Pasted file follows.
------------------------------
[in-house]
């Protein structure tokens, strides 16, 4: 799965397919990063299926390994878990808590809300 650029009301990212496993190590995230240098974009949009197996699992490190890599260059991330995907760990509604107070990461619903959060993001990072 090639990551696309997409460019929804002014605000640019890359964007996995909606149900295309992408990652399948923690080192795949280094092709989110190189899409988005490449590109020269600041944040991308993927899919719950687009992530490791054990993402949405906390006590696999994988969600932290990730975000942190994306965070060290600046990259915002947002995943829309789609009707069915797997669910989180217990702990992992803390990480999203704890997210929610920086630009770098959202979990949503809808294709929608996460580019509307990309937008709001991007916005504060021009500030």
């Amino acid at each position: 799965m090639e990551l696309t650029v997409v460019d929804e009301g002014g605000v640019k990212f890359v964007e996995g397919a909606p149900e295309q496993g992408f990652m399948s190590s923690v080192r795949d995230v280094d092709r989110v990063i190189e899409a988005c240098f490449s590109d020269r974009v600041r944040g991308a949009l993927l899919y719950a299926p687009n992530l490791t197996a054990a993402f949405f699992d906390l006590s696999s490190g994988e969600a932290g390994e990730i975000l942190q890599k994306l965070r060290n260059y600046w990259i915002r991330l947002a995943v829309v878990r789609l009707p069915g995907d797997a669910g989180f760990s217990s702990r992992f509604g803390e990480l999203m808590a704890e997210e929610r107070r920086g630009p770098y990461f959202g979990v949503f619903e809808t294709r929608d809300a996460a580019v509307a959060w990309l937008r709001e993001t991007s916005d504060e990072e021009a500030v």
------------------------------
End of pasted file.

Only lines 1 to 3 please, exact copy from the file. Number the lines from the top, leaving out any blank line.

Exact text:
[in-house]
């Protein structure tokens, strides 16, 4: 799965397919990063299926390994878990808590809300 650029009301990212496993190590995230240098974009949009197996699992490190890599260059991330995907760990509604107070990461619903959060993001990072 090639990551696309997409460019929804002014605000640019890359964007996995909606149900295309992408990652399948923690080192795949280094092709989110190189899409988005490449590109020269600041944040991308993927899919719950687009992530490791054990993402949405906390006590696999994988969600932290990730975000942190994306965070060290600046990259915002947002995943829309789609009707069915797997669910989180217990702990992992803390990480999203704890997210929610920086630009770098959202979990949503809808294709929608996460580019509307990309937008709001991007916005504060021009500030």
């Amino acid at each position: 799965m090639e990551l696309t650029v997409v460019d929804e009301g002014g605000v640019k990212f890359v964007e996995g397919a909606p149900e295309q496993g992408f990652m399948s190590s923690v080192r795949d995230v280094d092709r989110v990063i190189e899409a988005c240098f490449s590109d020269r974009v600041r944040g991308a949009l993927l899919y719950a299926p687009n992530l490791t197996a054990a993402f949405f699992d906390l006590s696999s490190g994988e969600a932290g390994e990730i975000l942190q890599k994306l965070r060290n260059y600046w990259i915002r991330l947002a995943v829309v878990r789609l009707p069915g995907d797997a669910g989180f760990s217990s702990r992992f509604g803390e990480l999203m808590a704890e997210e929610r107070r920086g630009p770098y990461f959202g979990v949503f619903e809808t294709r929608d809300a996460a580019v509307a959060w990309l937008r709001e993001t991007s916005d504060e990072e021009a500030v």